Who is your employer, and where are they located?
UNL Center for Advocacy, Response, and Education (CARE).
What is your job title and what kind of work does it involve?
I am the Administrative Coordinator, so I help with the daily functioning of the CARE office, serving as the first point of contact, as well as helping tell stories through social media, working with data management and reports, and varied communications and events.
What sparked your interest in your areas of study?
I took WMNS 101 with the William H. Thompson Scholars Learning Community thinking it would be an interesting ACE course. I ended up loving gender studies, and it felt like it just clicked. I ended up changing my major the next semester. I minored in psychology and also child, youth, and family studies (through the College of Education and Human Sciences) because of the opportunities to further learn about individuals, families, and communities.
What do you see as the value of your major or CAS degree?
When I was working on my undergrad degree, we were just entering the fourth wave of feminism. The fourth wave emphasizes intersectionality, something we discussed in nearly every class. Learning about the complexities of personal identities helps you empathize with or at least recognize others’ perspectives and experiences. Even though only 10 years ago, many gender-related and inequity topics were not as commonplace in our daily lives as they are today. Having these lessons and dialogues at UNL helped me learn about privilege, other people's experiences, and also about to have difficult conversations— feeling comfortable to use my voice and knowing when and how to pass the mic.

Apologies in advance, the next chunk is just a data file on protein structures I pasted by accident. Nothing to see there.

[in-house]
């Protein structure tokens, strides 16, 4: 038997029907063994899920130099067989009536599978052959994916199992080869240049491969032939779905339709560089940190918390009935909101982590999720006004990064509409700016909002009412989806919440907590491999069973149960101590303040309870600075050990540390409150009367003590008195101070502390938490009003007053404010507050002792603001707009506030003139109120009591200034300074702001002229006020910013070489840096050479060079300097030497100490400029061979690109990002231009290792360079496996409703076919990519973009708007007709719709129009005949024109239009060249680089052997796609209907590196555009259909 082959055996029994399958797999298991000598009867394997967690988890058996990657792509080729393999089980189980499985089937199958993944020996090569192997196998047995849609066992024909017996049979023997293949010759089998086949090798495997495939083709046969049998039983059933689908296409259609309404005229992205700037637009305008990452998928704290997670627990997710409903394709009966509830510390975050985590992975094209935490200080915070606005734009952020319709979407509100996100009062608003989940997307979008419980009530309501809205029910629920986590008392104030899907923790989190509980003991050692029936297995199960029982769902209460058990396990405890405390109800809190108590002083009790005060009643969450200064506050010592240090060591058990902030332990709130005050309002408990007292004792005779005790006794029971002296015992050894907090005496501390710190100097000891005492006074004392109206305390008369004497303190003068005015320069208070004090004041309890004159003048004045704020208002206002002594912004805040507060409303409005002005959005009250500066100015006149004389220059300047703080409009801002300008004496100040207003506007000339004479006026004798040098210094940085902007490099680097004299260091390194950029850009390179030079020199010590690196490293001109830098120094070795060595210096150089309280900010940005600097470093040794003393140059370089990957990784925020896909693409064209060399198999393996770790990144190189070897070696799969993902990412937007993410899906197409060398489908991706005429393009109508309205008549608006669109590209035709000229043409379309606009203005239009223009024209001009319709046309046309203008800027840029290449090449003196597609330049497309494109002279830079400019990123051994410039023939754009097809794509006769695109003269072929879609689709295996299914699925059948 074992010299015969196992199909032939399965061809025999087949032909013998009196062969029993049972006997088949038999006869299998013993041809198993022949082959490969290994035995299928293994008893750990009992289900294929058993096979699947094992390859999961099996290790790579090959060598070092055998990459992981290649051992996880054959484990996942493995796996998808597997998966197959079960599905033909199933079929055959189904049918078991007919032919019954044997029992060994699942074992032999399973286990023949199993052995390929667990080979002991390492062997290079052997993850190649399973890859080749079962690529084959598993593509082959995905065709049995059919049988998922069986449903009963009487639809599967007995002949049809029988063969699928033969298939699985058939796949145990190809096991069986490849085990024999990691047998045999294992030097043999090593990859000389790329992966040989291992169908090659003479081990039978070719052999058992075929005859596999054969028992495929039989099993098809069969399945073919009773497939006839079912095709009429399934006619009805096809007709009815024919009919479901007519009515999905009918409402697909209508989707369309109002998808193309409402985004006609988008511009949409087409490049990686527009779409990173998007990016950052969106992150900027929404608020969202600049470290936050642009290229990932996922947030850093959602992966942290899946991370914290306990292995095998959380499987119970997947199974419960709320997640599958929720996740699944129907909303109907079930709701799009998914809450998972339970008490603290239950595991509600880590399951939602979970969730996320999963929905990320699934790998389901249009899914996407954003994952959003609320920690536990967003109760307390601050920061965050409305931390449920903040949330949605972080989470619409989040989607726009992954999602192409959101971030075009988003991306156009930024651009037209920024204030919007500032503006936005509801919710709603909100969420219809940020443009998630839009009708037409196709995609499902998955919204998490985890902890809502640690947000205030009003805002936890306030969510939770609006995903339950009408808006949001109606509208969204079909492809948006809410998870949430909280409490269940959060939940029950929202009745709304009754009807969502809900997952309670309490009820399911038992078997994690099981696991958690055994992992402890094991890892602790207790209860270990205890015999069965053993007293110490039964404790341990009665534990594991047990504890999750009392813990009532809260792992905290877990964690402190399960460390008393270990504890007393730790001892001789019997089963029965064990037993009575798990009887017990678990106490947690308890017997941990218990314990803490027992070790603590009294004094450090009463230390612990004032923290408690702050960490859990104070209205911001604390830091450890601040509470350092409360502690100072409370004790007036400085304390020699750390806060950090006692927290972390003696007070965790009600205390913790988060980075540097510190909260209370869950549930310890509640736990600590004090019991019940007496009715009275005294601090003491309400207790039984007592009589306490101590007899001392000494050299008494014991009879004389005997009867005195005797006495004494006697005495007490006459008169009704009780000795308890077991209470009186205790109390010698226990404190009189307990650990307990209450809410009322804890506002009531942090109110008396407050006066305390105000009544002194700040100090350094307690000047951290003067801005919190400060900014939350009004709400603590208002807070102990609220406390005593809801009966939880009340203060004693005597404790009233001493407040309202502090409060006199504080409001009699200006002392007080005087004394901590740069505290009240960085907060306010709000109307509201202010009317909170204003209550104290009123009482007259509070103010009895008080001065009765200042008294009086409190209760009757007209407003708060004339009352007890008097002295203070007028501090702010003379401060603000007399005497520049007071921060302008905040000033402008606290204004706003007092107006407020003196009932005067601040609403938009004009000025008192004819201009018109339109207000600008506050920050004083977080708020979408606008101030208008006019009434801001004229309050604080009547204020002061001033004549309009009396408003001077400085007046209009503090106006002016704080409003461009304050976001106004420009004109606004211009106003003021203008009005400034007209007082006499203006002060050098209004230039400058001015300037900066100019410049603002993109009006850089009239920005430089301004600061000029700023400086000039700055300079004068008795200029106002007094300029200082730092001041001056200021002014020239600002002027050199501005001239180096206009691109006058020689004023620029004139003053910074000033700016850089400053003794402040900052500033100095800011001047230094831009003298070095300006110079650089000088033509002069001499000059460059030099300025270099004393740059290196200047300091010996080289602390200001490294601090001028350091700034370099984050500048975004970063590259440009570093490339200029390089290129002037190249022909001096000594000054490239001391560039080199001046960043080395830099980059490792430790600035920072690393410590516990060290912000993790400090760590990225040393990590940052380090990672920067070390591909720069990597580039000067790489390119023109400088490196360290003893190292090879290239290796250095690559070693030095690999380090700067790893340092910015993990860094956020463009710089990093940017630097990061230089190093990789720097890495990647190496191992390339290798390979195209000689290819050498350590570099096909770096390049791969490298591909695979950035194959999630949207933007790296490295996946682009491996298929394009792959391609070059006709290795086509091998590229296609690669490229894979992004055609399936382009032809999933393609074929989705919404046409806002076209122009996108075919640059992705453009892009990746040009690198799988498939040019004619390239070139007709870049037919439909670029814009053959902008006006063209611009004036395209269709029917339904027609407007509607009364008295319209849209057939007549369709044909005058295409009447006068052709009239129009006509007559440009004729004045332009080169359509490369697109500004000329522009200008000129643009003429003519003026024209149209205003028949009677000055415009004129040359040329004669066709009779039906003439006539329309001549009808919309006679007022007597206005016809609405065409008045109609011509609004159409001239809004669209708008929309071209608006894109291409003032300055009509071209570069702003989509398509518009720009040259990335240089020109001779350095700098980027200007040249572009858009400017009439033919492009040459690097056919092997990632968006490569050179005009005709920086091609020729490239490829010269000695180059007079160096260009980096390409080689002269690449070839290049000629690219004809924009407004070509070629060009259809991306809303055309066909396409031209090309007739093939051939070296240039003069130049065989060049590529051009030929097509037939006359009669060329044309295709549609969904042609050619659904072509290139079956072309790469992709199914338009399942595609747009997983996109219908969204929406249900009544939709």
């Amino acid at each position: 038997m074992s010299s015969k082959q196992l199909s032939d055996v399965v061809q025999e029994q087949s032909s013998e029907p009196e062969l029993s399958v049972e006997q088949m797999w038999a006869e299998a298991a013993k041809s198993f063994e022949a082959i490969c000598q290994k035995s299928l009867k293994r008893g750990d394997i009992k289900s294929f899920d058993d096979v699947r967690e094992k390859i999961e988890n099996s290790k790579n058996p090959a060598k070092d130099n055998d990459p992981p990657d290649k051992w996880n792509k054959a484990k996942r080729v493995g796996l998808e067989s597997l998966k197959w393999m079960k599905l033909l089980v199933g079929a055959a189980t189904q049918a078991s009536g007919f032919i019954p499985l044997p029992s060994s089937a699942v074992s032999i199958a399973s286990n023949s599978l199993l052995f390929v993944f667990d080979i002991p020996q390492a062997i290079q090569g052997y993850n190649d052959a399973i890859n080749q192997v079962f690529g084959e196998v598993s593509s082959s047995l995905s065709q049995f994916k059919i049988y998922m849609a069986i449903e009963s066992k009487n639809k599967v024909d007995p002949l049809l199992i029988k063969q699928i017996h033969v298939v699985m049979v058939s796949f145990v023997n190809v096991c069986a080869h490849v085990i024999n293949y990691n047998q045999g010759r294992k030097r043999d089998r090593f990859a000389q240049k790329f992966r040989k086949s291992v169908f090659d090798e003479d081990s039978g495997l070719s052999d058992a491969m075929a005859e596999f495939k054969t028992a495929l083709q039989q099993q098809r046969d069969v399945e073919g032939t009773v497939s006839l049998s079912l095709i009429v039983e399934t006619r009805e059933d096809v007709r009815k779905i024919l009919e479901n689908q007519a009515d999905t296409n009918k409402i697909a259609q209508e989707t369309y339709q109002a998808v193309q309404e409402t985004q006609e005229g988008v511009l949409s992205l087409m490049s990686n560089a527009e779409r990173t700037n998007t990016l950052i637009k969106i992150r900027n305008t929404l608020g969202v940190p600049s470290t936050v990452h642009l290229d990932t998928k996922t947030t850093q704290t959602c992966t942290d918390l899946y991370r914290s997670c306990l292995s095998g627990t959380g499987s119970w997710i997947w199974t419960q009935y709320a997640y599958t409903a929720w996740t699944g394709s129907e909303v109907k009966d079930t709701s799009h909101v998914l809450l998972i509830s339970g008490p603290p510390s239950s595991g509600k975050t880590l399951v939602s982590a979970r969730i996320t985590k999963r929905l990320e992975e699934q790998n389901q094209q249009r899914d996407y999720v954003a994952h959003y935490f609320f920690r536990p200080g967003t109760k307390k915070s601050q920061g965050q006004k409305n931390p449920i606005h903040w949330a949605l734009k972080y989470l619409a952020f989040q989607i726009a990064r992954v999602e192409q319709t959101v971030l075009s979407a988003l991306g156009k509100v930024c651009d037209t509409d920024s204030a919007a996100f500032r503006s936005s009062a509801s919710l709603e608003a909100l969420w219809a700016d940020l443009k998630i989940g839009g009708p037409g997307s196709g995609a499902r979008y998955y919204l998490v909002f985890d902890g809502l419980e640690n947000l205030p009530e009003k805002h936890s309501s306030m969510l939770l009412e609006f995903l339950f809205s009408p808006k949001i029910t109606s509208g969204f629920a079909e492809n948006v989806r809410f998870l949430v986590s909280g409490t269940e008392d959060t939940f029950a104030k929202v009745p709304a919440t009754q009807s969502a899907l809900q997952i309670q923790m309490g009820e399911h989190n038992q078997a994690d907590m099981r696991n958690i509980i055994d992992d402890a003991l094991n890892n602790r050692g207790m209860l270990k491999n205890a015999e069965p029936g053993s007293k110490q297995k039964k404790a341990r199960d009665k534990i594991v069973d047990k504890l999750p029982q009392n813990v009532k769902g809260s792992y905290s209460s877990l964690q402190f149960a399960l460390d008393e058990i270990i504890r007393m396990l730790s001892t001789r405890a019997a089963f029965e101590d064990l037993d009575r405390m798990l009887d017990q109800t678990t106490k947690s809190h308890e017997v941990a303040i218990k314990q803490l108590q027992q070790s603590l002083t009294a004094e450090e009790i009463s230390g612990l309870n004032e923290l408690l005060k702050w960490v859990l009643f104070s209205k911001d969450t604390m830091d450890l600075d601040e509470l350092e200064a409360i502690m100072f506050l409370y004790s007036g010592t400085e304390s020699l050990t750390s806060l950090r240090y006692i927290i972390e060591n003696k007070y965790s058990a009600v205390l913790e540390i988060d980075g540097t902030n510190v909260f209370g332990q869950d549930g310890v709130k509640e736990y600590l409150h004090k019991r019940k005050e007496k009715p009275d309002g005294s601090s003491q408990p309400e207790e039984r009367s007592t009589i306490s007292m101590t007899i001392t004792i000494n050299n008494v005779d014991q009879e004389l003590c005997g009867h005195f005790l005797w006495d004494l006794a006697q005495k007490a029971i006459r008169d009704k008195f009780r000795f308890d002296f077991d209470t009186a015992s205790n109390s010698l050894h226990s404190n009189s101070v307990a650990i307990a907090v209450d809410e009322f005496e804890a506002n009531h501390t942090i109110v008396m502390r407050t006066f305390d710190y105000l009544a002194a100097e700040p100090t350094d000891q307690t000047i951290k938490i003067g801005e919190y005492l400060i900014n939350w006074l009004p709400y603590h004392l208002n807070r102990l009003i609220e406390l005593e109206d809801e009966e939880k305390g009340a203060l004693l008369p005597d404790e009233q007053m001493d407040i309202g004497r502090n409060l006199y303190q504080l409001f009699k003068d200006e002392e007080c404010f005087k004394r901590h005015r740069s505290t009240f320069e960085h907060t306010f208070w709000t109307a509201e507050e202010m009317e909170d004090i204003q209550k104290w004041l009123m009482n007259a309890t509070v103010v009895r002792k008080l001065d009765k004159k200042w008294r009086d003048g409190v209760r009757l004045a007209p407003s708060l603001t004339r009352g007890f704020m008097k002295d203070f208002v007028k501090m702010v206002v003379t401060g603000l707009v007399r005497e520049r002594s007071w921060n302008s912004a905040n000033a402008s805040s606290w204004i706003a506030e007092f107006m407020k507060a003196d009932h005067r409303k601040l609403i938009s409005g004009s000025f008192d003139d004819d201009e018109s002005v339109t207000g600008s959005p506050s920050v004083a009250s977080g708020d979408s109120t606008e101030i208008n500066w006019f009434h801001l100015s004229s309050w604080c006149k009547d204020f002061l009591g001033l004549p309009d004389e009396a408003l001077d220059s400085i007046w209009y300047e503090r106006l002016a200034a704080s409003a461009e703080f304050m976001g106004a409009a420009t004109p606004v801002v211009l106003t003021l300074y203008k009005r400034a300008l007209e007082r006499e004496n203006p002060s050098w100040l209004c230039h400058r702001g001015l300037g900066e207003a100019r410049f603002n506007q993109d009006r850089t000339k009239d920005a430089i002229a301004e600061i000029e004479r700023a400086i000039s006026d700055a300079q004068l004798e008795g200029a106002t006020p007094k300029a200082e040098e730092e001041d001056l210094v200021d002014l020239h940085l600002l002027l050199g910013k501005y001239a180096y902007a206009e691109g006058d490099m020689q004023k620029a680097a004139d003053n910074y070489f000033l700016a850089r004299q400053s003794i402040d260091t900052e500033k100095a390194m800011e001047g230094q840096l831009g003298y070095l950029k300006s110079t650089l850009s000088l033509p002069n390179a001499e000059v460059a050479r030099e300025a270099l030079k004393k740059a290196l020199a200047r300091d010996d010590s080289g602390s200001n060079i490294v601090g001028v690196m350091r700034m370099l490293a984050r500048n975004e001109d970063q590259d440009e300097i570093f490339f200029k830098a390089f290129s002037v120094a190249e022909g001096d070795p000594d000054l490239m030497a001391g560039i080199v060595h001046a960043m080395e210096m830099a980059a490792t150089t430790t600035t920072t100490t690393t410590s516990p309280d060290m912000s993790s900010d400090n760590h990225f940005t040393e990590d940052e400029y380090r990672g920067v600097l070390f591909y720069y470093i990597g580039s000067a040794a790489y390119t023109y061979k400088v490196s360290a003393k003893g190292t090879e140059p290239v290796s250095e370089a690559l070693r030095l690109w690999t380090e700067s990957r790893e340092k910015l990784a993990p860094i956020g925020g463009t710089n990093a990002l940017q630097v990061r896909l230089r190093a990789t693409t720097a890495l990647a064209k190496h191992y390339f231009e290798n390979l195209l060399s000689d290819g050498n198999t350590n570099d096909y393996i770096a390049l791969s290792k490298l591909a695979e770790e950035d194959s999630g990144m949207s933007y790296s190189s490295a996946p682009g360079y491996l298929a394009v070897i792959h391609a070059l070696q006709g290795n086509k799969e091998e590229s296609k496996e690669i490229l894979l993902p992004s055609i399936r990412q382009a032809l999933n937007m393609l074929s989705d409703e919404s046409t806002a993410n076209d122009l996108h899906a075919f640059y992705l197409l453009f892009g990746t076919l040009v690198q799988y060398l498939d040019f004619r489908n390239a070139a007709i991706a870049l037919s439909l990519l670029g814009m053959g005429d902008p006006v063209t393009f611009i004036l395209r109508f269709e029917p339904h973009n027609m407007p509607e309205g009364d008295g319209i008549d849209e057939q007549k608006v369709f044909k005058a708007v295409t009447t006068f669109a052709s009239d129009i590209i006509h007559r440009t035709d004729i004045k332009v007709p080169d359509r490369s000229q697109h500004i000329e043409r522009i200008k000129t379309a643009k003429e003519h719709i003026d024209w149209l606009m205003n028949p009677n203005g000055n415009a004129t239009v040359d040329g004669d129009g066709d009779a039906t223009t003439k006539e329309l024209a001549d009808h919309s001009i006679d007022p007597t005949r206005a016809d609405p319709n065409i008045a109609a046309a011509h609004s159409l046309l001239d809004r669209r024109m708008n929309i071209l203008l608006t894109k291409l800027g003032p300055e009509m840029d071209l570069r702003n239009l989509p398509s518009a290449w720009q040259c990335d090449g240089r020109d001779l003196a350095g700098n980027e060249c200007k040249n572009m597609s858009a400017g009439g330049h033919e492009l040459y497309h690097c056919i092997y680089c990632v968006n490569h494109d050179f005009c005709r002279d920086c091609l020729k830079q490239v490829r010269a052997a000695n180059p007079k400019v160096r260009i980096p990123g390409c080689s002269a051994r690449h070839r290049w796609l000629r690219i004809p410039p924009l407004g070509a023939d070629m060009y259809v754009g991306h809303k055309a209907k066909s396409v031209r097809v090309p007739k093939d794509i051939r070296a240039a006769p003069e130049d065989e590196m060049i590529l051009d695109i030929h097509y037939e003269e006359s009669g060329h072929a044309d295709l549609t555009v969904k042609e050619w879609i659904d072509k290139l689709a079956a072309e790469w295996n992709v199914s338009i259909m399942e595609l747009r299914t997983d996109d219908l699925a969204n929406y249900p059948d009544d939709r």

Were there any other people, activities, or events from your time at UNL that helped you get to where you are now?
WGS did a great job of making students aware about opportunities beyond the classroom. I was informed about an internship opportunity at Planned Parenthood, through which I got to lobby on Capitol Hill in Washington, D.C. That experience helped cultivate my interest in advocacy, activism and participating in democracy beyond voting.
Tell us about the path you took to get to where you are today in your career and how you applied your education in your areas of study to get here.
After graduating, I worked at a women’s treatment center where I learned a lot about the impacts of trauma on adults and youth. I’ve also worked in psychotherapy clinics, and I spent a couple of years out of the country working as a live-in nanny in Ireland and New Zealand. When I returned home to Lincoln, I started working in community outreach for a local youth mentoring program and completed a master's degree through CEHS. Although varied, in my current role and former positions, I have always had an interest in supporting people. Studying within the College of Arts and Sciences gave me the interdisciplinary foundation to connect with people of all backgrounds and paths.
What are your future professional goals?
TBD! Right now I am living in the present and enjoying supporting UNL students. I strive for a happy balance with my professional and personal life, finding fulfillment in both. In any role I have, I want to utilize my empathy and empower people in some capacity.